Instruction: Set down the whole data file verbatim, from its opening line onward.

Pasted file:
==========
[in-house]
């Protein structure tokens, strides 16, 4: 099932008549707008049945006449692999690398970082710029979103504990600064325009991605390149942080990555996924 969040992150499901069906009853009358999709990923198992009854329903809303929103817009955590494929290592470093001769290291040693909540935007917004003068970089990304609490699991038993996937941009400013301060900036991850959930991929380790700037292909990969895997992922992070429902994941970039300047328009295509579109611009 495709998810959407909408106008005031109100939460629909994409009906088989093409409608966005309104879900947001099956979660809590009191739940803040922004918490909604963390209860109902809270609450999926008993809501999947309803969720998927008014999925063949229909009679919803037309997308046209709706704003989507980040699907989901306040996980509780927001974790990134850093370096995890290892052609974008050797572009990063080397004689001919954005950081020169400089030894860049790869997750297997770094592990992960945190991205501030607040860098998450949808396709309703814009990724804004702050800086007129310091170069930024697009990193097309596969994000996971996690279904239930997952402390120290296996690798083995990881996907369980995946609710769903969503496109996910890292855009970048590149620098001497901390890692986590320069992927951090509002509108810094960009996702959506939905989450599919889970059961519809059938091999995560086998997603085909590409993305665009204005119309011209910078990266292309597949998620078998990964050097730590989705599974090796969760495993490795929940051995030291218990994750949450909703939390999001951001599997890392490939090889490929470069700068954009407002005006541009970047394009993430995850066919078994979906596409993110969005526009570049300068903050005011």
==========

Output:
[in-house]
């Protein structure tokens, strides 16, 4: 099932008549707008049945006449692999690398970082710029979103504990600064325009991605390149942080990555996924 969040992150499901069906009853009358999709990923198992009854329903809303929103817009955590494929290592470093001769290291040693909540935007917004003068970089990304609490699991038993996937941009400013301060900036991850959930991929380790700037292909990969895997992922992070429902994941970039300047328009295509579109611009 495709998810959407909408106008005031109100939460629909994409009906088989093409409608966005309104879900947001099956979660809590009191739940803040922004918490909604963390209860109902809270609450999926008993809501999947309803969720998927008014999925063949229909009679919803037309997308046209709706704003989507980040699907989901306040996980509780927001974790990134850093370096995890290892052609974008050797572009990063080397004689001919954005950081020169400089030894860049790869997750297997770094592990992960945190991205501030607040860098998450949808396709309703814009990724804004702050800086007129310091170069930024697009990193097309596969994000996971996690279904239930997952402390120290296996690798083995990881996907369980995946609710769903969503496109996910890292855009970048590149620098001497901390890692986590320069992927951090509002509108810094960009996702959506939905989450599919889970059961519809059938091999995560086998997603085909590409993305665009204005119309011209910078990266292309597949998620078998990964050097730590989705599974090796969760495993490795929940051995030291218990994750949450909703939390999001951001599997890392490939090889490929470069700068954009407002005006541009970047394009993430995850066919078994979906596409993110969005526009570049300068903050005011």